Heat Drop Another One Behind Poor Drop Coverage

Commentary

 

CHARLOTTE — Another night, another poor defensive showing for the Miami Heat.

The Heat were on the second night of a back-to-back, but it may as well have been a re-run from Monday. Much like the Sacramento Kings, the Charlotte Hornets pretty much ripped Miami’s defense to shreds in their 125-113 win on Tuesday night.

The Hornets shot a blistering 54 percent from the field, while draining 13 of their 28 three-pointers (46.2 percent). They were even better in the paint, shooting 16-of-26 (61.5 percent) in the restricted area.

Those three marks aren’t far off from what the Kings did on Monday night. They shot 49.5 percent from the field, 46.2 percent from three (12-of-26), and converted two-thirds of their shots at the rim.

When asked post-game about what specifically is wrong with the defense, Erik Spoelstra summed it up with one word: Everything.

“The last two games, it’s been everything. That’s the problem. You’re trying to plug in a leaking dam and there’s just too much. [I’m] trying to find enough people that are reliable to do their job every single time down, regardless of what’s going on during the course of the game.”

Spo did express confidence that the team will get back on track:

“We’ll get there. We’ve proven obviously we can do it. That’s this league; it can go either way very quickly. We can get it back very quickly as well, but it will take some work.”


Fundamental flaw

What’s encouraging, and a bit frightening, about Miami’s recent struggles is that they aren’t from a lack of effort. Guys are trying out there. There are just fundamental issues that come with the “drop” coverage that Miami employs, and any liability from a personnel standpoint will exacerbate those issues.

To their credit, the Kings and Hornets did a fantastic job of exploiting those weak points.

In a “drop” pick-and-roll scheme, the “big” defender hangs back in the paint in an effort to wall off the rim. The guard’s responsibility is to fight over the screen and stay attached to the ball-handler to either force them into pull-up shots from mid-range, or to funnel them inside to the “big” for a contested (or blocked) shot.

The downside to this: a team with a dynamic shooter and/or a great screener can easily create downhill situations. Speedy guards like De’Aaron Fox can get to the rim quickly and blow by bigs when they get a head of steam. For stop-and-pop threats like Kemba Walker or Damian Lillard (42 points on Saturday), pull-up threes are easy to come by, especially if the “big” drops back too far.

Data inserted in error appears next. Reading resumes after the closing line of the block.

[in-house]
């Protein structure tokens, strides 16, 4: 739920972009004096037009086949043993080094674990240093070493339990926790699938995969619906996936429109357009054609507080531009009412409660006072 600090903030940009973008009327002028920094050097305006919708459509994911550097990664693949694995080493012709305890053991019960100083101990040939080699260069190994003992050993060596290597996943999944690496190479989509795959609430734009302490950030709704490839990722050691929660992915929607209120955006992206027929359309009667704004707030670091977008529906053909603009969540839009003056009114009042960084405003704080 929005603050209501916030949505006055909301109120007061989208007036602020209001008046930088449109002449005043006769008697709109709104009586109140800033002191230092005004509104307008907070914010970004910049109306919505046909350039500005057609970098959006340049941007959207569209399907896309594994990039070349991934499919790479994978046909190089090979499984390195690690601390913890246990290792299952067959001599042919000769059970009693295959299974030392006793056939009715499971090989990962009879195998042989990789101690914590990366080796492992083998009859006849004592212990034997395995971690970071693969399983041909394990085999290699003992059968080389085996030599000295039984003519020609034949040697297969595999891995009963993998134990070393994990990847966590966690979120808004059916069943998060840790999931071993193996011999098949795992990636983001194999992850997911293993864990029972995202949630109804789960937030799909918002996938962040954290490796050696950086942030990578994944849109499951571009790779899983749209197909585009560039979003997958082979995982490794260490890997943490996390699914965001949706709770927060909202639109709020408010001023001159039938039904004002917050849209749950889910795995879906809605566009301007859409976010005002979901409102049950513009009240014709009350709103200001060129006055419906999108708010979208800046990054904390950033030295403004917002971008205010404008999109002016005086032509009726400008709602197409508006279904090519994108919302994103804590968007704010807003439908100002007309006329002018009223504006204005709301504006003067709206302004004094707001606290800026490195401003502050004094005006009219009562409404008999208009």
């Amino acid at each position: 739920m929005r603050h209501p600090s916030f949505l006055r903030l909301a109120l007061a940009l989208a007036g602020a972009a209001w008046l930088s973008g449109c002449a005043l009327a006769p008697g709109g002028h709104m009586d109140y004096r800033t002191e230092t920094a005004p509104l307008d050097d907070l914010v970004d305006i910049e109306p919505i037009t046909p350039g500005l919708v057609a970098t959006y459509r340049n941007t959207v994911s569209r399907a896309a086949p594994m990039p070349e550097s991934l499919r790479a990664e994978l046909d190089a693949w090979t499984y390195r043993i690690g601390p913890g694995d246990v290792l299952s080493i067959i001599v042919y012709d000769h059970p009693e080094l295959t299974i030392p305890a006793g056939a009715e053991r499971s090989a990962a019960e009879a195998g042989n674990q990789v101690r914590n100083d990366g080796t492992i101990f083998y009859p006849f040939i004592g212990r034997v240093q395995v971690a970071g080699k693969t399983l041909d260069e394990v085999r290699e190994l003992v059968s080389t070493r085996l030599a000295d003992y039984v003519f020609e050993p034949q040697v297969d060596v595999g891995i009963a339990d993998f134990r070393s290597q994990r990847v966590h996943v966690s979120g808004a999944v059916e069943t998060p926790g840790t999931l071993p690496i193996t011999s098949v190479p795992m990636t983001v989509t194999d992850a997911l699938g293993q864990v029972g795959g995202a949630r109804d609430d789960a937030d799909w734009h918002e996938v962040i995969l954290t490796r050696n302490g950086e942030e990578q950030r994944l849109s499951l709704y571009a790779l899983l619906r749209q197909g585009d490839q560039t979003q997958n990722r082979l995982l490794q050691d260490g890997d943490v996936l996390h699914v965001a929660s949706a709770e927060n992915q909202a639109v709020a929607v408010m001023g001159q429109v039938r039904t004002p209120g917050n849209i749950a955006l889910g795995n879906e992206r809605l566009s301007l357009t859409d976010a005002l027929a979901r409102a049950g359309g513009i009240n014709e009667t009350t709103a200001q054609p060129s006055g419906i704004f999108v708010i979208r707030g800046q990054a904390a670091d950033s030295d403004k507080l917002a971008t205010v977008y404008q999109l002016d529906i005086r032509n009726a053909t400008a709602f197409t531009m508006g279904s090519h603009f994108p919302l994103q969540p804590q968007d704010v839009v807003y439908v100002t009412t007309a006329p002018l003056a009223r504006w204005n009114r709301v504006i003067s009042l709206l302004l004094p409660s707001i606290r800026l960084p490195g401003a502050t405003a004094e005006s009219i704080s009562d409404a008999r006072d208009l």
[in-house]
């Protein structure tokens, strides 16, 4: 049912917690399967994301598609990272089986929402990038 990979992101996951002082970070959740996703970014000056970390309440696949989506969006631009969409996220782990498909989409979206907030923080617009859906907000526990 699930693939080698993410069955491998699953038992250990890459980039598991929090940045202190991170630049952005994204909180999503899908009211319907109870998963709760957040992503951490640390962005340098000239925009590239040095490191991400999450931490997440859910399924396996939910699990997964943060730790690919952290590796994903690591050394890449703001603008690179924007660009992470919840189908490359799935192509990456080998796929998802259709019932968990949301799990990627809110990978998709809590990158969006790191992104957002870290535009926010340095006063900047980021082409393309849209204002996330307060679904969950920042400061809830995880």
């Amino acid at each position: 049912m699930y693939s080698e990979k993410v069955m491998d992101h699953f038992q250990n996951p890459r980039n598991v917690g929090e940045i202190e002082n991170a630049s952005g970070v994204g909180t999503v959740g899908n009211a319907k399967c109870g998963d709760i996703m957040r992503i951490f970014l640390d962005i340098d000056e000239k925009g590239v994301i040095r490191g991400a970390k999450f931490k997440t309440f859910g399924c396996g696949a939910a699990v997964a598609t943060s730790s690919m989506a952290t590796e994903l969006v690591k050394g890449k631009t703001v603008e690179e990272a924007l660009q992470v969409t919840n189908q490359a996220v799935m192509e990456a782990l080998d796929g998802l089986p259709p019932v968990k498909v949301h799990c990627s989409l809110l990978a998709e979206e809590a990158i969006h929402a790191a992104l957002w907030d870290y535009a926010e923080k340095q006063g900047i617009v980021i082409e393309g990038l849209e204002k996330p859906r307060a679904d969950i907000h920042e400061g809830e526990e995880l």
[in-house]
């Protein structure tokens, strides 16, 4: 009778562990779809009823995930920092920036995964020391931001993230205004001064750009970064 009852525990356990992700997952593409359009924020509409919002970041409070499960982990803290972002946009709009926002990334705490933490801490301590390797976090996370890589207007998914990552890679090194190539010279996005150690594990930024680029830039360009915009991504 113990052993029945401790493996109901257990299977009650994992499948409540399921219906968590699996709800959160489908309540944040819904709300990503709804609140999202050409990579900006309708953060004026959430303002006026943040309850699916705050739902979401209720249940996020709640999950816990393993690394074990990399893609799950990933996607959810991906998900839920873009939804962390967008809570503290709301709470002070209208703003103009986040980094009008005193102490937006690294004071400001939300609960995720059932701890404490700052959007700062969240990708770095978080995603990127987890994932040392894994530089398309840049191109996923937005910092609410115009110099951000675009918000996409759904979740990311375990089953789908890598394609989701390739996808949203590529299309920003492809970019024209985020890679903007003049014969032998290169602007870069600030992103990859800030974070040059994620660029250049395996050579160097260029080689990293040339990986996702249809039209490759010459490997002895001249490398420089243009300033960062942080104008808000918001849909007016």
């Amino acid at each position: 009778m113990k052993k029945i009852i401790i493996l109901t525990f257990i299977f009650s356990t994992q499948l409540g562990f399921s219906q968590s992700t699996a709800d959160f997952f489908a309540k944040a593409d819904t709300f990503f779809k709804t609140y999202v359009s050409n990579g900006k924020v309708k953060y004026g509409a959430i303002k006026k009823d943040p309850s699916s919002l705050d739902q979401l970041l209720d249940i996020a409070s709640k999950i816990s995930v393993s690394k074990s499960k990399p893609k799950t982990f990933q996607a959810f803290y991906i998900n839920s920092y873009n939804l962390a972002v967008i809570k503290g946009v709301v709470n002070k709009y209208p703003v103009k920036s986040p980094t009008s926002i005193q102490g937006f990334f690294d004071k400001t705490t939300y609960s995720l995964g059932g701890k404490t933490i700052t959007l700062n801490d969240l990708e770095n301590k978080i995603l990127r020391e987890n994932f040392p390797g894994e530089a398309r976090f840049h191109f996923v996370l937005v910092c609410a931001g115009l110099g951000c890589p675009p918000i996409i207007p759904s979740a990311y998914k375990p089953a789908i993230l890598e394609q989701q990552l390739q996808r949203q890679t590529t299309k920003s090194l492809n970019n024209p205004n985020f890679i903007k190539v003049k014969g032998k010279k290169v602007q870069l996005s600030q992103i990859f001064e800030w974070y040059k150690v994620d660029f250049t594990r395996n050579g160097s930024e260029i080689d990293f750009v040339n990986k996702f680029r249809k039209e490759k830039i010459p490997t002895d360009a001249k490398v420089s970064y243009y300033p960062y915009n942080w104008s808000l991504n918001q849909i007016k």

It should come as no surprise, then, that the guard trio of Walker, Tony Parker, and Malik Monk combined for 63 points with a 54/60/86 shooting split. All three balled out individually; the Hornets scored 20 points with a 67/100/100 split in their five minutes together.

Again, the issue with “drop” coverage is that it’s conservative by nature. It’s supposed to concede an open jumper, but it’s up to the perimeter defender to force the ball-handler into a mid-range jumper instead of a three.

When I talked to Goran Dragic before the game, I asked him specifically about the issues Walker poses in pick-and-roll.

“He’s crafty. He’s not a big guard, but he gets low. He can maneuver because he understands angles and can breakdown defenders.”

We got a glimpse of that in the first quarter when Charlotte went to their double-hi action.

 

Initially, Dragic does a good job of staying attached to Walker. But Walker crouches down and slows up to put Dragic on his hip, then jukes to his right. With that juke, Walker simultaneously runs Dragic into Cody Zeller again, creating space for the step-back three. Dragic does his best to recover and contest, but by then, it’s a hair too late.

While Monk did most of his damage from beyond the arc (4-of-6 from three), he was able to mix in some nice drives as well. Below is an example of what Miami wants to allow from a schematic standpoint:

 

Josh Richardson stays attached to Monk; Bam Adebayo is in good position as he drops. He’s back far enough to drop to the rim if the action calls for it, but up far enough to prevent Monk from getting off a clean pull-up look from three. Monk simply takes the advantage of the in-between space and drops a floater home.

Parker, on the other hand, pretty much got wherever he wanted, when he wanted. He finished with a game-high 24 points. Five of his eight makes came in the paint, with four of those coming right at the rim. His understanding of angles, as well as his finishing ability was on full display.

 

The Hornets ran a ton of “Wedge” action in this game. That’s when one big (in this case, Michael Kidd-Gilchrist) screens the other big’s man (Hassan Whiteside is Cody Zeller’s man here) as a precursor to a side pick-and-roll. It’s a great way to get the defense bending before the actual action takes place.

MKG makes solid contact with Whiteside before Zeller springs Parker open with a screen of his own. Tyler Johnson does his best to stay attached, but with Parker’s left shoulder firmly inside of Johnson’s body, there was no real angle for Johnson to deter the drive, particularly with his lack of length.

This is the rub for Miami. They’re playing things conservatively, and it makes sense on a basic level. But teams also know what they’re doing and have ways to counter that. As Spo noted, it’s going to take some work for Miami to get back to their usual stingy levels of defense.

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